Server timestamps

In order to avoid race conditions, each change is guaranteed to increment the timestamp of the related list. If two changes happen at the same millisecond, they will still have two different timestamps.

The ETag header with the current timestamp of the list for the current user will be given on list endpoint.

ETag: "1432208041618"

On object enpoints, the ETag header value will contain the timestamp of the object.

In order to bypass costly and error-prone HTTP date parsing, ETag headers are not HTTP date values.

A human readable version of the timestamp (rounded to second) is provided though in the Last-Modified response headers:

Last-Modified: Wed May 20 17:22:38 2015 +0200

Changed in version 2.0: In previous versions, cache and concurrency control was handled using If-Modified-Since and If-Unmodified-Since. But since the HTTP date does not include milliseconds, they contained the milliseconds timestamp as integer. The current version using ETag is HTTP compliant (see original discussion.)


The client may send If-Unmodified-Since or If-Modified-Since requests headers, but in the current implementation, they will be ignored.


When the list is empty, its timestamp remains the same until new objects are created.

Cache control

In order to check that the client version has not changed, a If-None-Match request header can be used. If the response is 304 Not Modified then the cached version is still good.

If-None-Match: “<timestamp>”
Changed meanwhile Return response content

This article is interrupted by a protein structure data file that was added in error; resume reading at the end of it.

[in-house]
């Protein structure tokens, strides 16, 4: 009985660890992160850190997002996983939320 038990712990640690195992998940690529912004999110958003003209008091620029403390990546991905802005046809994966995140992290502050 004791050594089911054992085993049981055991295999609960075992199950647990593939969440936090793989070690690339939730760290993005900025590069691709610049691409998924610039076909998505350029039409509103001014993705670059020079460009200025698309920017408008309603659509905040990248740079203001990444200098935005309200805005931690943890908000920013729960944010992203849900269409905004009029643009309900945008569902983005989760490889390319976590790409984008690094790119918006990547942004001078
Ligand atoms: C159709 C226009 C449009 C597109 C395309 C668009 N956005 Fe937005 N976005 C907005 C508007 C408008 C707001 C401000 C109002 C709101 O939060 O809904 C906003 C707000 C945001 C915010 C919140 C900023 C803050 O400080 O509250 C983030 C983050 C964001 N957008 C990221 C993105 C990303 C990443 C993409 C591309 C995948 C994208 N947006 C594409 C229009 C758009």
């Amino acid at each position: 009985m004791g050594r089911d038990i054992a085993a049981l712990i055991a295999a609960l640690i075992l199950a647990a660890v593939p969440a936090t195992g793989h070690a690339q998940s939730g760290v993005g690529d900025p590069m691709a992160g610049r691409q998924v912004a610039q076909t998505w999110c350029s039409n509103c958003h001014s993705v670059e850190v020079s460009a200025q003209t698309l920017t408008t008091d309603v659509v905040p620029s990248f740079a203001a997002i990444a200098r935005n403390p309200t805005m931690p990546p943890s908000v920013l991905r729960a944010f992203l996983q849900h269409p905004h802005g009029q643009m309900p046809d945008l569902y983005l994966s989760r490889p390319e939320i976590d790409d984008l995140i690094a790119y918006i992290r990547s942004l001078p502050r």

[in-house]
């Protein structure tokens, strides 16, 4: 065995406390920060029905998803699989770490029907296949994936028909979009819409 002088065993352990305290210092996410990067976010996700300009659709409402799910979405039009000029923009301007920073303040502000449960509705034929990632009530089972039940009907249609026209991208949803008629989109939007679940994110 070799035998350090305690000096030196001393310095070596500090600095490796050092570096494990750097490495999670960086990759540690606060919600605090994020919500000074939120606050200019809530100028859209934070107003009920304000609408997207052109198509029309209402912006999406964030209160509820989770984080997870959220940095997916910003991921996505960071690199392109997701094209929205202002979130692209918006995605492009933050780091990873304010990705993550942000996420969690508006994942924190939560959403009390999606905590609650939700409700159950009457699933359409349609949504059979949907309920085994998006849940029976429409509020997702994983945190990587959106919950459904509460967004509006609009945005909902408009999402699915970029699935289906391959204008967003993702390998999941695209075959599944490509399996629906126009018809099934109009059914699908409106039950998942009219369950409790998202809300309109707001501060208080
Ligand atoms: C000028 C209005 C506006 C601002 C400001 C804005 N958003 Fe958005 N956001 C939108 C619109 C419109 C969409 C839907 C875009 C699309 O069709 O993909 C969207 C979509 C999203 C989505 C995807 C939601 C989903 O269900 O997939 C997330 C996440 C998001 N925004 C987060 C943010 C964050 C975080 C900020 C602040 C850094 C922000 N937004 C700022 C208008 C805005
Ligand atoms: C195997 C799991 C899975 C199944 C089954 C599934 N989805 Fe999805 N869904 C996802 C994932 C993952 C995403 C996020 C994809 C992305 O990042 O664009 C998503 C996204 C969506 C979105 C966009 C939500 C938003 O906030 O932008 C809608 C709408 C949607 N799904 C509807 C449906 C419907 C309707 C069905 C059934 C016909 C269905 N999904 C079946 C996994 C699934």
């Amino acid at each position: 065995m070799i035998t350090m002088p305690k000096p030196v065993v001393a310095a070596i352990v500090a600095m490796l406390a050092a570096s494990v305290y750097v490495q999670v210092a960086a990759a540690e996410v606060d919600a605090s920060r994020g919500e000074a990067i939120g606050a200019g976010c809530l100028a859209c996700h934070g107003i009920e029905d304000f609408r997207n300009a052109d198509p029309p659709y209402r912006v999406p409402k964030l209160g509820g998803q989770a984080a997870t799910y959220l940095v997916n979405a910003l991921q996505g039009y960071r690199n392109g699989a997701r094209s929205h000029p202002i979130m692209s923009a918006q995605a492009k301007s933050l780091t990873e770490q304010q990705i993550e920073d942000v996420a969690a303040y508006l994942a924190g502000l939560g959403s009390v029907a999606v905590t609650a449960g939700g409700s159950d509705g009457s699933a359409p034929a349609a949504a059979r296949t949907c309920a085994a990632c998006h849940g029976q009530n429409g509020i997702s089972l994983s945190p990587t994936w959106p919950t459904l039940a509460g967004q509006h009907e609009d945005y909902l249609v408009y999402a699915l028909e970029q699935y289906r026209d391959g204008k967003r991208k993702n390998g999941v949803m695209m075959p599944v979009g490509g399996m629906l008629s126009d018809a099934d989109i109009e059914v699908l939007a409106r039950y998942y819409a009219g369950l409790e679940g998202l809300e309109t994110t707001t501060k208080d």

Not changed Empty HTTP 304

Concurrency control

In order to prevent race conditions, like overwriting changes occured in the interim for example, a If-Match: "timestamp" request header can be used. If the response is 412 Precondition Failed then the resource has changed meanwhile.

Concurrency control also allows to make sure a creation won’t overwrite any object using the If-None-Match: * request header.

The following table gives a summary of the expected behaviour of a resource:

If-Match: “timestamp”
Changed meanwhile HTTP 412 HTTP 412 HTTP 412 HTTP 412
Not changed Create Overwrite Modify Delete
If-None-Match: *
Id exists HTTP 412 HTTP 412 No effect No effect
Id unknown Create Create No effect No effect

When the client receives a 412 Precondition Failed, it can then choose to:

  • overwrite by repeating the request without concurrency control;
  • reconcile the resource by fetching, merging and repeating the request.


In order to replicate the timestamps when importing existing records, it is possible to force the last modified values.

When an object is created (via POST or PUT), the specified timestamp becomes the new list timestamp if it is in the future (i.e. greater than current one). If it is in the past, the record is created with the timestamp in the past but the list timestamp is bumped into the future as usual.

When an object is replaced, modified or deleted, if the specified timestamp is less or equal than the existing object, the value is simply ignored and the timestamp is bumped into the future as usual.

When an object is deleted, a last_modified timestamp can be forced by passing it in the query string using ?last_modified=<value>.